Three journalists who worked in Nebraska over the last two centuries were inducted into the Marian Andersen Nebraska Women Journalists Hall of Fame Saturday, April 23, in York.

Nina Meisinger, Mary Kay Quinlan and Shirley Sneve were inducted at the awards luncheon during the 2022 Nebraska Press Women Spring Conference.

Nina Meisinger, who began her work life teaching in a one-room schoolhouse in Chillicothe, Mo., first moved to Springfield, Neb., in the early 1920s. She married and had two children, but in 1940, when the local newspaper’s reporter walked off the job, she accepted a “temporary” job that became her life’s work and her mission.

For 46 years, she was a reporter, ad salesperson and managing editor of the Springfield Monitor, and the staff member who made sure the paper’s subscribers received their paper every week. The publisher changed over the years, but the constant was the editor, Nina Meisinger.

When the publisher closed the paper’s Main Street office in 1950, the office was moved to her home. She had a desk in the corner of her dining room where she spent three days a week gathering and writing the news and then shifted to selling ads and record keeping on Thursday and Friday. From social news, to reporting on fires and accidents, to writing about the local boys killed during World War II, whatever the news was, she printed it for her community.

Local kids knew her as the “Cookie Lady” who handed out fresh cookies to any children who stopped by, but everyone also knew her as “Mrs. Monitor.”

The second inductee, Mary Kay Quinlan, a Lincoln native and University of Nebraska — Lincoln graduate, began her journalism career as a suburban schools reporter at the Rochester (N.Y.) Democrat and Chronicle and then in 1974, began a 10-year stint working for the Omaha World-Herald Washington Bureau. She then worked from 1985 to 1989 as a regional correspondent for Gannett News Service in Washington, writing for Midwestern newspapers.

This journalism experience then served her well over the next three decades as she shared her knowledge and experience with future journalists as a university professor, first at the University of Maryland and then at UNL, where she went on to serve as an associate dean of the College of Journalism and Mass Communications.

She retired in 2020 but has continued to support the college in various ways, including volunteer work with Nebraska News Service students. She has also served as a professional-in-residence in the College of Journalism’s Experience Lab. Quinlan is editor of the Oral History Association Newsletter, published three times a year by the national professional organization of oral historians, and has presented oral history workshops at numerous local, regional and national conferences.

Shirley Sneve, born in Rapid City, S.D., to a Norwegian father and a Rosebud Sioux mother, learned from both cultures while absorbing both parents’ interests in media. She majored in journalism at South Dakota State University, where she got her first experience in broadcasting with the public television affiliate in Brookings.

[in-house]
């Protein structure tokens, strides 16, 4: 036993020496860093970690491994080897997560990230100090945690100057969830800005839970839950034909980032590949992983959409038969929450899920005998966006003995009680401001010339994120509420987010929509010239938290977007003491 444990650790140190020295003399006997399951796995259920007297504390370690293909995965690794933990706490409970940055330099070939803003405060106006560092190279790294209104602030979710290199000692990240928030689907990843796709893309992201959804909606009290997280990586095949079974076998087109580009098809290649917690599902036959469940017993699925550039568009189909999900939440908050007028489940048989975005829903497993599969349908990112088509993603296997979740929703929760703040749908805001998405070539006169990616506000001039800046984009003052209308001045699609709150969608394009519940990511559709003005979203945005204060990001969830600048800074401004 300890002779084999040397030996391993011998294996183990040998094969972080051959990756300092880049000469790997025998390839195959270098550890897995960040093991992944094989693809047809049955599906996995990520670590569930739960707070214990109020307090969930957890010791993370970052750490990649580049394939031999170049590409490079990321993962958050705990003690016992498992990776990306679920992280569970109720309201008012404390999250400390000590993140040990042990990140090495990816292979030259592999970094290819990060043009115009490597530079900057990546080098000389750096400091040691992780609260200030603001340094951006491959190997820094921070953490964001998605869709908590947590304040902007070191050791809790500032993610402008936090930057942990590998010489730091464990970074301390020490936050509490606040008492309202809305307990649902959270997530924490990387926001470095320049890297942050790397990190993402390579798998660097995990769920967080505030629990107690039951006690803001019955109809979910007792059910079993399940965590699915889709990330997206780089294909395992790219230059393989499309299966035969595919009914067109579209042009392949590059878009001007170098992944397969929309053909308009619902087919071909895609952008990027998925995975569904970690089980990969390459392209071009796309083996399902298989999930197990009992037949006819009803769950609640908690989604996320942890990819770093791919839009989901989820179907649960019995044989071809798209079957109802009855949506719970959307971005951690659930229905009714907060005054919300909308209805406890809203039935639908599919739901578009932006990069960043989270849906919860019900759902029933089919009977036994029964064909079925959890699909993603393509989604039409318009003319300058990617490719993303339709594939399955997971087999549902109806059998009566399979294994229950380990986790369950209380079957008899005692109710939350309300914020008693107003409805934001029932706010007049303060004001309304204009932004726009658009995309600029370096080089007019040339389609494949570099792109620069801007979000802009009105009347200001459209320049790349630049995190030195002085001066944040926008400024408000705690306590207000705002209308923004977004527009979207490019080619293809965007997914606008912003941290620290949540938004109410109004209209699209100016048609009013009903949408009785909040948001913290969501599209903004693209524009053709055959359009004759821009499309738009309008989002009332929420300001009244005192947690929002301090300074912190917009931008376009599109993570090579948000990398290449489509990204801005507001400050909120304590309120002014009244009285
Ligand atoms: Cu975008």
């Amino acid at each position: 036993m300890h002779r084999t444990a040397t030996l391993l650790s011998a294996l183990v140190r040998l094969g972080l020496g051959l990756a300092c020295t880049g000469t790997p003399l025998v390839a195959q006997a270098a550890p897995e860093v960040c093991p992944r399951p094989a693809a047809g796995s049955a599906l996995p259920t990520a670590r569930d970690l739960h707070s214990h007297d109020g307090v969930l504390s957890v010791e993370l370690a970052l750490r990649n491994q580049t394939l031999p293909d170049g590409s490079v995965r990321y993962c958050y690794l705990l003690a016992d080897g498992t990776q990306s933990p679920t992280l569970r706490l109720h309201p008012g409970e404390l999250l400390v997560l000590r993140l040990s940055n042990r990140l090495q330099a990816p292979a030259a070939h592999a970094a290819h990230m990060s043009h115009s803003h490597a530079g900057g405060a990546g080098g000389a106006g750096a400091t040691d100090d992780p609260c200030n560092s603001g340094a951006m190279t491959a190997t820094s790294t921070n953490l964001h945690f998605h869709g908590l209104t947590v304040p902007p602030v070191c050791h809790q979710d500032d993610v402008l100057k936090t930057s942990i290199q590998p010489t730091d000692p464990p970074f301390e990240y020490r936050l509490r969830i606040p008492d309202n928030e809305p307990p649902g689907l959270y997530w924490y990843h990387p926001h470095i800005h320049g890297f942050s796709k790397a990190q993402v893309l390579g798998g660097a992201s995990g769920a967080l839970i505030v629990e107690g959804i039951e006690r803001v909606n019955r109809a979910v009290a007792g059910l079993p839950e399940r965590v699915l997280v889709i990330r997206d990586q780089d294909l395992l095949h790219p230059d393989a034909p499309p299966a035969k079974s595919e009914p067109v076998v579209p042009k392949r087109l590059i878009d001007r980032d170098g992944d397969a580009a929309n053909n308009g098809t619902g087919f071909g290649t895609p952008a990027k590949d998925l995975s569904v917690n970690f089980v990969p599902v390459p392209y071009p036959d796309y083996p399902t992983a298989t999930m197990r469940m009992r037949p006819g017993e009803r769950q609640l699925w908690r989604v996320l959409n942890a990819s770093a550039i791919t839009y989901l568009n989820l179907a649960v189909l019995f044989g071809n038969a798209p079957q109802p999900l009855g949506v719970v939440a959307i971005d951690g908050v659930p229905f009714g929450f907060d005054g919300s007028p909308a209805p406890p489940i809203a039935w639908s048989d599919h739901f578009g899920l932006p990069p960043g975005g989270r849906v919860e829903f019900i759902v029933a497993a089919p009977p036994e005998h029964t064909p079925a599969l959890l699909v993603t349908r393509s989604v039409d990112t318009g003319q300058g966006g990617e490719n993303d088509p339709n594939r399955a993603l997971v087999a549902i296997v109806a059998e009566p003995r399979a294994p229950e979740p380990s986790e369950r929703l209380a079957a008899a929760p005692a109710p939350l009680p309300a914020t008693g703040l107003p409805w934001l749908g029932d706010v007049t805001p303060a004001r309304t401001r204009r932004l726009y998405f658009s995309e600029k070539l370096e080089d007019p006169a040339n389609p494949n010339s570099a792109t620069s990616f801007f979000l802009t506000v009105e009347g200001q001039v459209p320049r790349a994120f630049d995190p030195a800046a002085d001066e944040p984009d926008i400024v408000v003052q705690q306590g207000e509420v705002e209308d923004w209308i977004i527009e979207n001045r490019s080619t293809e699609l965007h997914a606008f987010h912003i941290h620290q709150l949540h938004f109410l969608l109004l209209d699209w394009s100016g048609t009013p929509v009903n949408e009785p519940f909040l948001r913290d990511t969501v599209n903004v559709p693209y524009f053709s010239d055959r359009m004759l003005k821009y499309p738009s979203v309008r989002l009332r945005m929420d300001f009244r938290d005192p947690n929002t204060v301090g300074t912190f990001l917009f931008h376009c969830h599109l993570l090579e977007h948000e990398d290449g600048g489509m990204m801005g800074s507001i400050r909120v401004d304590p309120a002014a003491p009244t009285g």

After more than two years as director of the Visual Arts Center in the Washington Pavilion of Arts and Science in Sioux Falls, S.D., and three years as executive director of the Arts Extension Service at the University of Massachusetts Amherst, Sneve moved to Nebraska and become executive director of Vision Maker Media at the University of Nebraska-Lincoln in June 2004. There, she worked to empower and engage Native people to share their stories. She served as the executive producer for more than 150 documentaries, online series, apps and e-books during her 15 years there. Then she moved on in November of 2019 to become president and CEO of Tiwahe Foundation, which provides resources to American Indian people to live culturally centered, economically independent and healthy lives. In 2021 she became vice president of broadcasting at IndiJ Public Media.

With the induction of Nina Meisinger, Mary Kay Quinlan and Shirley Sneve, the Marian Andersen Nebraska Women Journalists Hall of Fame now has 31 members.

The Hall is displayed on the third floor of UNL’s Andersen Hall. It also can be seen at the Hall of Fame section of the NPW website, Other honorees are Rheta Childe Dorr, Lori Potter, Mary Blythe Packwood, Jill Claflin, Ruth Brown, Maggie Mobley, Rose Ann Shannon, Mary Kay Quinlan, Eileen Wirth, Willa Cather, Mary Ann Koch Blackledge, Sharron Hollen, Joan Rossiter Burney, Beverly Deepe Keever, Leta Powell Drake, Gwen Lindberg, Elia Wilkinson Peattie, Maxine Moul, Clara Bewick Colby, Mary McGrath, Mildred Brown, Harriet Dakin MacMurphy, Bess Furman Armstrong, Marj Marlette, Wilma Crumley, Beverly Pollack, Lynne Grasz and Deanna Sands.

The Hall of Fame was established in 2011 by NPW, with funding support by Harold and Marian Andersen, to commemorate the 65th anniversary of the organization as an affiliate of the National Federation of Press Women. These women journalists are recognized for their talent, initiative, intelligence and stamina, and for making a difference for the profession, for their communities and for those who follow in their footsteps. Nominees are sought from the general public and honorees are chosen by the NPW Board of Directors.

A nonprofit professional organization of women and men in communication, Nebraska Press Women provides professional development opportunities for Nebraska’s communicators.